In the last week, a couple of stories have been written about the growing use of Twitter during live television events and the interactive culture created by it.
So obviously, people have taken to Twitter to talking about, which allowed me to find the articles.
The NY Times' Brian Stelter wrote on Tuesday about the new Water-Cooler Effect of Twitter, which is "encouraging people to split their time between the computer screen and big-screen TV." This has helped live events like the Grammys, Golden Globes and Olympics score high ratings, while people chatter online as the events unfold.
Meanwhile, Max Dawson took to Antenna to discuss the phenomenon from a more personal level and how Twitter has helped bring the academic world of television scholars together, even if they've never met in person before:
I first realized this when I started watching television with some of my colleagues at other universities and colleges. Mind you, I wasn’t actually in the same room with them at the time. In fact, technically speaking I’ve never “met” a number of these people. Rather, when I say that I’ve been “watching television with my colleagues,” what I really mean is that I’ve been following – and responding to – their Twitter updates as we watch television on our own.You should definitely check out the comments section of that article, where a number of today's big time scholars discuss how Twitter has changed their TV viewing habits.
But as I said there, Twitter brings something different to people like me, who are trying to break into academic, popular TV criticism or both. For me, Twitter does certainly exist as a way to follow what some of my favorite critics and scholars are saying as Idol, Survivor or the Olympics unspool live.
But it's also a way for me to attempt to start a conversation with them via Twitter. I'll be honest, when my recent post on the "death" of serialization was RT'ed by Christine Becker, then commented on and RT'ed by Myles McNutt and then done the same by Dawson, it was one of the better moments of that week for me. Later that week, after a couple of my posts had made it onto Becker's News For TV Majors blog, Jason Mittell started following me too. Similarly, I still remember when major TV critics like Alan Sepinwall and Mo Ryan answered questions of mine, too.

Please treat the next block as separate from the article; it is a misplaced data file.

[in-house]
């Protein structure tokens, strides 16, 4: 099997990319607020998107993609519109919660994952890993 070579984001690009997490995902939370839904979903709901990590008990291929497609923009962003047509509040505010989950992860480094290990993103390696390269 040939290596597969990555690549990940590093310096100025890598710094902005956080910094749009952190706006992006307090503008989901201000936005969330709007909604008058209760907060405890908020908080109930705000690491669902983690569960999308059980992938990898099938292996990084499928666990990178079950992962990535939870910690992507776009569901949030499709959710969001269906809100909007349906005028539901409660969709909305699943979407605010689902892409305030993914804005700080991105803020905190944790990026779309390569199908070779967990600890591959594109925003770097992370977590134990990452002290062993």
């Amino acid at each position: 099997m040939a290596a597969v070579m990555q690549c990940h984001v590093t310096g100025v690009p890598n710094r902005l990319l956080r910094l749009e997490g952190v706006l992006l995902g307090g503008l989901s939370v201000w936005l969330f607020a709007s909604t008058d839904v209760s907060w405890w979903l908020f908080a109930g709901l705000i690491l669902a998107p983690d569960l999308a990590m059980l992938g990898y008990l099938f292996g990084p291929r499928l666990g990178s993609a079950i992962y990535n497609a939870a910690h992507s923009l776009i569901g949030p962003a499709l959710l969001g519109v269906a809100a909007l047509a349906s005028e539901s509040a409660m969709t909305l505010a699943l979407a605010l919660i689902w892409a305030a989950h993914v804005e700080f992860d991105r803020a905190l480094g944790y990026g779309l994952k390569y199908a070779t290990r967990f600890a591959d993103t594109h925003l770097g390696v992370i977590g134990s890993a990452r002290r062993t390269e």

So what does this all mean for people like me? I'm not sure. Am I pathetic because I hope that something I write ends up on a blog, which then ends up being mentioned on Twitter by other people who do the same thing I do, only better? Maybe.
An article written over at Gawker discusses this pretty well in terms of prospective media writers trying to get noticed, and make themselves feel better:
Here is what we are doing: We 'follow' writers we like, in multiple senses, in hopes of them, for some reason, following back. We link to posts they write, often. We tend to the shaft. We disagree with them, respectfully, in hopes of a counter-argument. In hopes of being discovered. We work for free. We blog when they instant message us, asking about our internships. We compliment how cute their kids are. We 'like' them, we really 'like' them. Thou shalt not covet thy neighbor's house, thou shalt not covet thy neighbor's wife, nor his followers count. Replies are encouraging; @'s are encouraging. It is all about ego and misplaced hero worship and low expectations. And it doesn't come with a paycheck.That's exactly how I feel, maybe a little less cynical. I want people to notice me, but not in a "Hey, look at me!" way. I just want to be a part of the conversation that's happening and no application gives me that opportunity better than Twitter. Sure, I could send an e-mail, I could leave a comment, hell, I could even call Sepinwall on that office number they always put on his NJ.com stuff. But I'd feel obnoxious, and maybe even a little creepy doing that. With Twitter, it all feels okay. I'm not sure that it is, but it feels that way to me. So perhaps I'll go on living in my fantasy world where an @ reply from Sepinwall makes my year.